You can make a borderline argument for the LSL/Florida trains, since they run through relatively consistent population centers. I would say that given adequate investment they could be a meaningful option. As it is they are of limited value, perhaps a regional jet's worth of passengers for most city pairs.

 

Actually I suppose you could make a semi wild guess--per the NARP the LSL served 44,000 people at Buffalo in 2017. The third highest ridership pair on the train was BUF-CHI, so say a significant plurality of that 44,000 went to CHI, maybe 15,000. If each one is a single boarding or alighting then the actual number of people who used the train was 7,500, or slightly more than 20 daily. Per the DOT, there were 637 people flying on the route daily in Q3 2017--is that each way or total? Not sure. But clearly Amtrak's effect in the market is negligible. Even if I am misinterpreting the data *both* ways and 40 people are taking the train each way daily and 315 flying each way daily, it's only barely better than negligible at 11% of the market. And that doesn't even include bus/personal vehicle travel.

 

Edit: Using BTS data, there were about 880 passengers flying between Buffalo and ORD+MDW daily in 2017 total.

 

Ironically, the LSL's highest ridership pair is ALB-NYP; those travelers would be better served if it was eliminated completely and replaced with an Empire Service frequency that reliably departed ALB on time east/southbound.

Edited by keelhauled

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That's best described as BS analysis. The existing ridership is of course determined by the *lack of service* and by the *schedule sabotage* by the freight railroads. It does not represent a cap on the size of the market. We know that if you double the number of trains per day from one to two, you double the ridership; we also know that if the trains run consistently on time, you nearly double the ridership. We have case studies for this stuff.

 

The LSL's highest ridership is on the tracks which are controlled by passenger operators, where it doesn't usually get sabotaged, and IMO that's all there is to it. That's always going to be all there is to it.

 

If you were to suggest that Amtrak's priority should be to acquire its own tracks on important routes... well, actually, I agree. I think that should be top priority. BOS-ALB may look like a pretty weak route -- and frankly, on fundamentals it is -- but get it completely out of the hands of CSX and it would thrive.

Edited by neroden

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I don't disagree on any particular point in theory. Although I would rather see Amtrak get new trackage, ideally within existing right of way where possible. Otherwise even if the tracks are publicly owned you will still have to find a place to stuff at least current amounts of freight traffic plus expanded passenger service, sou you will be building new trackage anyway. Might as well cut out the middle step. Virginia is doing the opposite of this with the RF&P upgrades, which hopefully will not come back to bite them, but we shall see.

 

But I just don't see that happening. If you're telling me that the political will is there for what would be the largest government of takeover of private assets since probably World War I, I think you're out of your mind. Similarly I see no chance at all that the upstate New York high speed rail, which tracks pretty well with my preferred new trackage in existing right of way, will ever see significant money allocated to it, even if it manages to limp out of the study phase. There is not even support to adequately maintain the existing NEC, and you think that there is a prayer of even greater monetary investment in what's right now a largely paper network? Perhaps in another generation the politics will swing, but by then the system will have likely run itself into the ground and we will be probably a century removed from a credible intercity network. I don't know how you come back from that kind of inertia.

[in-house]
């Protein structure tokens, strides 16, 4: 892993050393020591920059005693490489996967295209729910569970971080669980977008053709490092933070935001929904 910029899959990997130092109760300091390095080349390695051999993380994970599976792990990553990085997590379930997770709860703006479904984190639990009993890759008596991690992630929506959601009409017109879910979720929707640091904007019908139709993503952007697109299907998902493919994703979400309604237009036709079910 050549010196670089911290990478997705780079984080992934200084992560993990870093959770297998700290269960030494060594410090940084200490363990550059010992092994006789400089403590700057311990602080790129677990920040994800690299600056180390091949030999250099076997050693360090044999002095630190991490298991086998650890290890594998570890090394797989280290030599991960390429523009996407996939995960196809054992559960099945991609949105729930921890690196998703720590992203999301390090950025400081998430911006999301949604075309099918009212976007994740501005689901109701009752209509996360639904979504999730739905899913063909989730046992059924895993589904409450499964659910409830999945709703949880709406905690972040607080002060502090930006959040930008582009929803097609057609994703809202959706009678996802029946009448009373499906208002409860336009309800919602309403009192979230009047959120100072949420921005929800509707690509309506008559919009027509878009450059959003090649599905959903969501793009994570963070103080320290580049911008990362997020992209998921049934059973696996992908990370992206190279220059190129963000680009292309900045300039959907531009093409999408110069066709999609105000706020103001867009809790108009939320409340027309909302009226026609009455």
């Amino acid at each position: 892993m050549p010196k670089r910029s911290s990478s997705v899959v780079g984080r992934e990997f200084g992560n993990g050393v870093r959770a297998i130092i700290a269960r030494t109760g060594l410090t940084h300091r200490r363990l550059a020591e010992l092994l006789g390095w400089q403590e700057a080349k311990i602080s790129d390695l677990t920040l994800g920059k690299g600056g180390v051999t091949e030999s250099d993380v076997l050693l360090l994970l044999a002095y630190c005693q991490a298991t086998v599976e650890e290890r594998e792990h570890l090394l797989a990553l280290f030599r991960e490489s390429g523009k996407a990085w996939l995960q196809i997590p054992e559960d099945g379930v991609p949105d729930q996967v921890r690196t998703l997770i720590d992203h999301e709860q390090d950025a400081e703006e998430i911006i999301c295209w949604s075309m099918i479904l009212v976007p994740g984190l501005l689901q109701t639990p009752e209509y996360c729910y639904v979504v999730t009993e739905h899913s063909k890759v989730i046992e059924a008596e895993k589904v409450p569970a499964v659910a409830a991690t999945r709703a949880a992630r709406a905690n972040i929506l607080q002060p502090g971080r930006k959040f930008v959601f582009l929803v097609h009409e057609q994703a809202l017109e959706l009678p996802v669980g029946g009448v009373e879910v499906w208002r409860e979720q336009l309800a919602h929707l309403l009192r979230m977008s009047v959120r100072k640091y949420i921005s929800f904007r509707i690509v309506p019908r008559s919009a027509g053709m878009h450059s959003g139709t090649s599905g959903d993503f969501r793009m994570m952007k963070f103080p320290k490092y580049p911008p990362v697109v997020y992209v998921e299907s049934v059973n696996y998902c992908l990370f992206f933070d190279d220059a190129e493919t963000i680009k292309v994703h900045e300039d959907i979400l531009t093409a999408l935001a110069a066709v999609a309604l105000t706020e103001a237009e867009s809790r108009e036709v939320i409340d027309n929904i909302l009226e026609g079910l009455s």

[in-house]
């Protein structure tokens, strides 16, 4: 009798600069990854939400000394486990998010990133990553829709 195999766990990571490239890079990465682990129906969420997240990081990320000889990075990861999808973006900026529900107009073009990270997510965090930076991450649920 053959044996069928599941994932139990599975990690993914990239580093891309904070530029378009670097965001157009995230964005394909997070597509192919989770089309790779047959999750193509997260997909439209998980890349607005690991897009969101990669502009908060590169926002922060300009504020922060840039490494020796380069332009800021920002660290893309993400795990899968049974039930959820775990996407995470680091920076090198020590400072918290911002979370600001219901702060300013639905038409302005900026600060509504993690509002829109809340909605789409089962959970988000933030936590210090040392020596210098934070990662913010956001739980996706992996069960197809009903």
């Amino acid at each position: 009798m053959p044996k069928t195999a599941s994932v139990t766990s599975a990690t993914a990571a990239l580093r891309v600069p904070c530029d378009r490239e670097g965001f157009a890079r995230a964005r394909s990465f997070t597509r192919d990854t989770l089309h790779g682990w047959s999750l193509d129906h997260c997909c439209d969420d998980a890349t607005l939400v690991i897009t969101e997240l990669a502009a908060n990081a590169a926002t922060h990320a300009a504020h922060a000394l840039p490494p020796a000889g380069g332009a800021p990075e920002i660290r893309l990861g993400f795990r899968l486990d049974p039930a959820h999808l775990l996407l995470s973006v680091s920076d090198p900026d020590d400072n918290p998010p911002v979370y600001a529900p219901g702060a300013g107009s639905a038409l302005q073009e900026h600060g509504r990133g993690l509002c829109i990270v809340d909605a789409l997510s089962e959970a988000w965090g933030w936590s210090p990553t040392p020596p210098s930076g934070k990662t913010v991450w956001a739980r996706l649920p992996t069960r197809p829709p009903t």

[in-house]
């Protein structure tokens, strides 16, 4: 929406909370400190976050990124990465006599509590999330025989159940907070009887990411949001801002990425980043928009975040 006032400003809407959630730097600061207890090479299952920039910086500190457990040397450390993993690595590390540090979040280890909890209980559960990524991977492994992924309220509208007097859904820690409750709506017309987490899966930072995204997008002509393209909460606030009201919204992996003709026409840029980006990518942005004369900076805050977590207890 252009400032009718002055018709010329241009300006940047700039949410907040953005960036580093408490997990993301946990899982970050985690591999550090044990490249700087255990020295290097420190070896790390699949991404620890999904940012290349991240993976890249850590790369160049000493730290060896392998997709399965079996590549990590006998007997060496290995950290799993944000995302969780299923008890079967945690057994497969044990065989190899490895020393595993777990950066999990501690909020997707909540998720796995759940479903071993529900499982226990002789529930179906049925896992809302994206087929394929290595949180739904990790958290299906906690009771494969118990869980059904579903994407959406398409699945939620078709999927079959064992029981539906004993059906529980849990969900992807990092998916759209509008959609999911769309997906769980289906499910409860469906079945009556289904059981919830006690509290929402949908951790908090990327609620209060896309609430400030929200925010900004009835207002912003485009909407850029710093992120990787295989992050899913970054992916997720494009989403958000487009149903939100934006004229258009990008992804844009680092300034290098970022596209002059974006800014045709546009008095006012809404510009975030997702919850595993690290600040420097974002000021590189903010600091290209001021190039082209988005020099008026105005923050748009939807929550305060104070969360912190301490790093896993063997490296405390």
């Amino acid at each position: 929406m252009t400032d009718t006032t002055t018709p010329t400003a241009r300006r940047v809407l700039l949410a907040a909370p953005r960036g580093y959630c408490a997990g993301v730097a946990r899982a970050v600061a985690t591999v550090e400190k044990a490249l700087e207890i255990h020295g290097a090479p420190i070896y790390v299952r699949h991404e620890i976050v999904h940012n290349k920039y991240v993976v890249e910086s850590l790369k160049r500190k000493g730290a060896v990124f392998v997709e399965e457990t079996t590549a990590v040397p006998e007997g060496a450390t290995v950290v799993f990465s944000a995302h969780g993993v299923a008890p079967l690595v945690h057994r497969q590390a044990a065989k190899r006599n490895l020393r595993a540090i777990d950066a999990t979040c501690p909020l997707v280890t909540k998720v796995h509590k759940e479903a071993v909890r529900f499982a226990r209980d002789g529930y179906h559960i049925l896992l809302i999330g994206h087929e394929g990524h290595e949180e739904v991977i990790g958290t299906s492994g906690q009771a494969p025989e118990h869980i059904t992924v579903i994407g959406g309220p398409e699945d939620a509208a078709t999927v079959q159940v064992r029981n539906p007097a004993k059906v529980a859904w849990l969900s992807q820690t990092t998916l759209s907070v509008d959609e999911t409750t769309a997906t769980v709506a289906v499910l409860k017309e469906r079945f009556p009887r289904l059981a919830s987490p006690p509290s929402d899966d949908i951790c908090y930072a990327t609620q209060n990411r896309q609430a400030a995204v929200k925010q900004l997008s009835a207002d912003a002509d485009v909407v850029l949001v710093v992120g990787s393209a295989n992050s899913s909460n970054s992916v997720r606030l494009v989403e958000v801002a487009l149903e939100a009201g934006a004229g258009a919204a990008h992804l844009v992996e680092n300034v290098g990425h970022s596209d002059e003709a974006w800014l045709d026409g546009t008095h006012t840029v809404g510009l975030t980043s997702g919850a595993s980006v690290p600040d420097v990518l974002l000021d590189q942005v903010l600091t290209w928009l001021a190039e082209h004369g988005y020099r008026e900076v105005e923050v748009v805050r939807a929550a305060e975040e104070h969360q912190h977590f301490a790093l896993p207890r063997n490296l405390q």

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I don't disagree on any particular point in theory. Although I would rather see Amtrak get new trackage, ideally within existing right of way where possible. Otherwise even if the tracks are publicly owned you will still have to find a place to stuff at least current amounts of freight traffic plus expanded passenger service, sou you will be building new trackage anyway. Might as well cut out the middle step. Virginia is doing the opposite of this with the RF&P upgrades, which hopefully will not come back to bite them, but we shall see.

I agree substantially. The key thing in Virginia is that the state is failing to get any ownership. They've built "passenger bypass" tracks around Acca Yard three times so far to my knowledge and they've been stolen for freight use each time, because the state government of Virginia is too dumb to get an ownership interest.

 

Contrast Massachusetts, which will soon own nearly all the trackage in the state.

 

But I just don't see that happening. If you're telling me that the political will is there for what would be the largest government of takeover of private assets since probably World War I, I think you're out of your mind.

The political will is accumulating and it will happen -- only in certain states, mind you. I don't think we'll see Wyoming or Georgia buying tracks any time soon. But I think the examples of Massachusetts and California are sufficient to prove that this is happening, one state at a time.

 

New York is mainly gummed up by the State Senate gerrymandering, which causes the government to be well behind the desires of the population. It'll break loose (on many issues, not just rail) in 2022 if not earlier. I was not hopeful for NY until the long-term lease of the Albany-Poughkeepsie tracks -- that showed that even a recalcitrant government was slowly bending in the necessary direction.

 

Perhaps in another generation the politics will swing, but by then the system will have likely run itself into the ground and we will be probably a century removed from a credible intercity network.

It's happening at different times in different parts of the country. The politics has already swung in Massachusetts and California, in my opinion, and in Vermont and Maine (though those states really don't have much money). New York and Pennsylvania will follow, along with other states which I haven't identified yet (Colorado?). By the time the trend really gets going in Florida or Louisiana, those states may be underwater, certainly.